Many of the dishes can only be found in specific cities, including Kasell’s favorite, Chengdu’s tián shuĭ miàn, rough-hewn wheat noodles with spicy chili oil and a sprinkling of sugar, or Lanzhou’s rè dōng guŏ, warm pear in a sweet red-date-tangerine-peel broth, a dish so important to the city that there’s a bronze sculpture to commemorate it. But happily, there are several dishes from the book that you can seek out at local restaurants, no train fare required.

Eat the Book

Biáng Biáng Miàn These long, wide wheat-based noodles are often called belt noodles, and in Xi’an, they’re served in a chili-oil soup with either mutton or beef and chives. The noodles at Rose’s Noodles, Dumplings & Sweets in Durham are a little chewier, but still served in similar ways, such as braised mutton with chili-cumin oil, or monkfish in a fermented tomato broth.

Dān Dān Miàn Dan Dan noodles, one of Chengdu’s most famous dishes, features thin, flat yellow noodles with minced pork and a málà sauce made with chili oil and Sichuanese peppercorns. At Szechuan Garden, the noodles are white and round but still boast the trademark tingly sauce.

Liáng Fĕn These slippery “noodles” made from jellified mung bean starch are served cold in a thin, salty broth with tofu and chili oil. It’s particularly popular in Northern China; Kasell tried it in Datong and can vouch for the rendition at Gourmet Kingdom in Carrboro.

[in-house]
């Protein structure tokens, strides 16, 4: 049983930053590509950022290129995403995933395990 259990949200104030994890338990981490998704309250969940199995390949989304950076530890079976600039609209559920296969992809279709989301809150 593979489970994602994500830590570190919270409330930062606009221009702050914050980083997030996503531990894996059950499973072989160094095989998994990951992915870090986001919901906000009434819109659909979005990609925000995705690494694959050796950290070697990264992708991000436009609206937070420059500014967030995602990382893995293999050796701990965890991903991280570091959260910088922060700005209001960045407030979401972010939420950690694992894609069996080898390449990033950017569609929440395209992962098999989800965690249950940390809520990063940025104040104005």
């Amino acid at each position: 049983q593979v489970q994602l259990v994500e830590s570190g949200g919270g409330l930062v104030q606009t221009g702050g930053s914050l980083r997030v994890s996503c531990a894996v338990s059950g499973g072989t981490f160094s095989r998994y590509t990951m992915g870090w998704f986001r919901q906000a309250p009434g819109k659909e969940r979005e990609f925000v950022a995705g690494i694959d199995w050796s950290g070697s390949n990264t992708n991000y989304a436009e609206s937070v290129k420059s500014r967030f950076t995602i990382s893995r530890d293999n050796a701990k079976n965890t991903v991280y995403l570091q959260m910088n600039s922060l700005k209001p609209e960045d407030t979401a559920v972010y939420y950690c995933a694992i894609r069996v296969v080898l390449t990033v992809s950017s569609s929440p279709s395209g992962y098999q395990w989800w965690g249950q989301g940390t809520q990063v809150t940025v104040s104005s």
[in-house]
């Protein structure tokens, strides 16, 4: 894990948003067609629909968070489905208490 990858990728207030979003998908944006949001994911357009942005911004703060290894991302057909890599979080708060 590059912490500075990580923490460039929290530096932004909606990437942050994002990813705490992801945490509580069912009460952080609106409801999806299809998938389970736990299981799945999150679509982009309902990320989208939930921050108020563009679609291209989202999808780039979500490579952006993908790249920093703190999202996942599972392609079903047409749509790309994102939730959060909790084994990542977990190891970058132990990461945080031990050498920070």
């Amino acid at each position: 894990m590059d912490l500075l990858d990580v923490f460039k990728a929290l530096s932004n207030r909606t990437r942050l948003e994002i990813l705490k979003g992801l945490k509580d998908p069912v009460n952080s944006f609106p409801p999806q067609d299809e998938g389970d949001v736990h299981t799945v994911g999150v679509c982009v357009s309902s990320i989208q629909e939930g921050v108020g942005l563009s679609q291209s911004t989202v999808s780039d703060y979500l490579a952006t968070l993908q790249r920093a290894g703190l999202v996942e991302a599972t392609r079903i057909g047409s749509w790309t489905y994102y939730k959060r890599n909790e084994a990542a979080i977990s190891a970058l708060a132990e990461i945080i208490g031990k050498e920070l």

Shāo Mài Look for Cantonese shumai at dim sum restaurants. At Raleigh’s Brewery Bhavana, the steamed dumplings are filled with pork and snow pea tips. In Durham, they are filled with pork at Hong Kong Chinese Restaurant, and with shrimp at East Coast Asian Bistro. 

Xiăo Lóng Bāo Also known as XLB dumplings, these soup dumplings are the pride of Shanghainese cuisine. To avoid spilling any broth, eat them in one bite or bite off the pointed peak and then sip. Look for crab-and-pork XLB at Brewery Bhavana and Shanghai Dumpling in Chapel Hill.